How will this forum enable the development of a successful vaccine for this novel coronavirus?

Part of the goal of this global forum is to tell research funders what the scientific community needs to get control of this spreading infection. So as that is done, the funders will be there in the room and if vaccine-related questions are prioritized, the vaccine development process can hopefully be streamlined. Groups who are funding similar projects can pool resources accordingly.

What is your area of expertise and how do you foresee contributing to this gathering of international experts?

My area of expertise is research on clinical management of emerging infections that cause severe disease. I am co-chairing the group for clinical research on novel coronavirus at the WHO for this forum. Over the past few weeks, our global group of experts has been prioritizing the most important research questions and answers, both from a scientific message perspective as well as what is actionable. I will be contributing my own research and chairing the conversation to help the clinical research community answer relevant questions for these patients affected by the novel coronavirus.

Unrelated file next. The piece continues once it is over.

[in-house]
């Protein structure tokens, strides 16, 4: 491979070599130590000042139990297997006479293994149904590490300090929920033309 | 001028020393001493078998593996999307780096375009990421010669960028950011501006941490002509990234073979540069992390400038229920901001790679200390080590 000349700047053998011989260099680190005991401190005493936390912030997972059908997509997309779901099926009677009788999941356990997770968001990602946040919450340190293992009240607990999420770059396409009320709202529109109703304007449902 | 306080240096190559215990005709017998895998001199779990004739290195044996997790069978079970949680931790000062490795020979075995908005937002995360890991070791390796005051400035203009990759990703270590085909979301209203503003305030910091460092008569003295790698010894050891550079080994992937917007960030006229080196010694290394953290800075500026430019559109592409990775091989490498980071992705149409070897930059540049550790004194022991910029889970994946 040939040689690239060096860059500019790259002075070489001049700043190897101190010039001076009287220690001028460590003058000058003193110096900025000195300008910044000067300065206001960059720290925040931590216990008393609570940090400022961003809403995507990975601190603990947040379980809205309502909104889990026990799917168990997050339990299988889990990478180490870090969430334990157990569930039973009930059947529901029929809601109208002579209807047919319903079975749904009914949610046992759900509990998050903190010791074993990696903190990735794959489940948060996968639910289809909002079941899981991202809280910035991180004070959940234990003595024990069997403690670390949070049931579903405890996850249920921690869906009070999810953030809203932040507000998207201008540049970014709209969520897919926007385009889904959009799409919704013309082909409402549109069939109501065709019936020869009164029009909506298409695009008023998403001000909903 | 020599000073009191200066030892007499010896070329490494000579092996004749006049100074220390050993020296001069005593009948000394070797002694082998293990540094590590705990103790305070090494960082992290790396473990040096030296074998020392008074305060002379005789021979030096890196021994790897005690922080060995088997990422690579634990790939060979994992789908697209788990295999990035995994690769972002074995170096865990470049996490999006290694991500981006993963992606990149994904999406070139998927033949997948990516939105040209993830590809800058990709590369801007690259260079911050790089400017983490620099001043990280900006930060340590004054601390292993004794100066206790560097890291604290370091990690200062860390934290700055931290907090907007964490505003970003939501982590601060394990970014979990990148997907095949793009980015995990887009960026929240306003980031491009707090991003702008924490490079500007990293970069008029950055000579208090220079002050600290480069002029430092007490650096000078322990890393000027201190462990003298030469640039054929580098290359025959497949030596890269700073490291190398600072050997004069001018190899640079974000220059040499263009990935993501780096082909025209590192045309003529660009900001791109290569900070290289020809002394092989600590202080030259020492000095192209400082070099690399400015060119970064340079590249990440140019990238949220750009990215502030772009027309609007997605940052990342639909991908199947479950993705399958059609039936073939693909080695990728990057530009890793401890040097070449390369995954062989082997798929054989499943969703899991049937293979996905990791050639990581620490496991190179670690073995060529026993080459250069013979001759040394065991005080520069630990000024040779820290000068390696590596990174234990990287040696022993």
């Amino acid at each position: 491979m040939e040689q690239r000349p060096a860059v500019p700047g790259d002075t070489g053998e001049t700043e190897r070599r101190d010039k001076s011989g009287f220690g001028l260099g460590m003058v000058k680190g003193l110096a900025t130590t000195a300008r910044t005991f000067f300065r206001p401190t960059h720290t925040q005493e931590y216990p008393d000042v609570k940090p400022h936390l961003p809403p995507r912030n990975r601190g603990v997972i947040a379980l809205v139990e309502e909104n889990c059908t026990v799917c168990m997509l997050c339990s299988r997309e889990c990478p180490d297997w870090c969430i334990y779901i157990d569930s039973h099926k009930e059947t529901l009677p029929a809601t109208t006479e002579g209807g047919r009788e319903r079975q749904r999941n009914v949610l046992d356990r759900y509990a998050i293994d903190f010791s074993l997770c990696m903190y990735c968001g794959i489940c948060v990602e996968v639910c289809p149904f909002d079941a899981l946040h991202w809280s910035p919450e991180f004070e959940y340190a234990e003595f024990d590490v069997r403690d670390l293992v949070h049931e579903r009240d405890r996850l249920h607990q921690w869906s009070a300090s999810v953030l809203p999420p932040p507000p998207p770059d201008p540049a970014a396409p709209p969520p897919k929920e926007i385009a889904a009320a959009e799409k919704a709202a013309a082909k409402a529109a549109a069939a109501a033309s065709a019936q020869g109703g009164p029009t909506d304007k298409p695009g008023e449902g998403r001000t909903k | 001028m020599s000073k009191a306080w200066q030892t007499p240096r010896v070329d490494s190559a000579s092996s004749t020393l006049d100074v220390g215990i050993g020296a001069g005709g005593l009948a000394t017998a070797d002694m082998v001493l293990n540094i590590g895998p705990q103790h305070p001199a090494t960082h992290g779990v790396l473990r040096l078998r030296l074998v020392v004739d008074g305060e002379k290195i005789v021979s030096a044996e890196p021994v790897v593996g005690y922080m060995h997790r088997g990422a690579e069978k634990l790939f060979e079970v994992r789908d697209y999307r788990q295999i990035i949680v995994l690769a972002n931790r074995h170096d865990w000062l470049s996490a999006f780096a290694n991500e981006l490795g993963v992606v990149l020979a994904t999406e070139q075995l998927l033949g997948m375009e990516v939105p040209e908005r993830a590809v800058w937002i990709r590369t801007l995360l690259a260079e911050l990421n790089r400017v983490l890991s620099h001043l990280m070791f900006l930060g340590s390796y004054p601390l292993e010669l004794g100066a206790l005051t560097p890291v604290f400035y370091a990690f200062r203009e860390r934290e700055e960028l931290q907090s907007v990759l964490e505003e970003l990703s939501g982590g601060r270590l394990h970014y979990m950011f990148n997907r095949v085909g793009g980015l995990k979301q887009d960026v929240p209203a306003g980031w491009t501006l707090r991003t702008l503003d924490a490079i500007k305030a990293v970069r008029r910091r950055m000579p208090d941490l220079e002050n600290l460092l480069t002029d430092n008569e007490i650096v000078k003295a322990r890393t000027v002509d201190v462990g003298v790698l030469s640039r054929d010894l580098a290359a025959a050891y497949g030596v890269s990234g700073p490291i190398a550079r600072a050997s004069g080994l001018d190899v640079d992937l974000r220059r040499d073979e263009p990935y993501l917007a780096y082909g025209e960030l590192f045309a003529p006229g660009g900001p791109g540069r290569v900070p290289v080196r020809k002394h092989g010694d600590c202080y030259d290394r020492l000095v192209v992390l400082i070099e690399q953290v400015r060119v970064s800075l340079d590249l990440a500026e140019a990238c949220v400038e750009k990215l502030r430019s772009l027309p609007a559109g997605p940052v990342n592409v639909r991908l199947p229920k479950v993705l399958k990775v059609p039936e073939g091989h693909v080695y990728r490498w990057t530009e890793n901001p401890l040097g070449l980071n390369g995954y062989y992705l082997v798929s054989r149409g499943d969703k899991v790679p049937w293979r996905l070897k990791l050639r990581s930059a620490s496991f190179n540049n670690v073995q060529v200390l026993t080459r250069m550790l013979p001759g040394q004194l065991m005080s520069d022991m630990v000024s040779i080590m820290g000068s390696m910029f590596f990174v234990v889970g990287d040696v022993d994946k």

Update from the World Health Organization forum

Hear from Dr. Srinivas Murthy after he returned from the forum held on February 11 and 12

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Deborah Money, coronavirus expert

Dr. Deborah Money

Executive Vice-Dean of UBC’s Faculty of Medicine
Professor, Departments of Obstetrics and Gynaecology, Medicine, and the School of Population and Public Health

If I’m pregnant, what precautions should I take?

We recommend that pregnant women follow the same advice that B.C. public health officials recommend for non-pregnant adults: wash your hands often with soap and water, avoid touching your face, cover your mouth and nose when coughing or sneezing, avoid others who are unwell, and stay home when you are sick.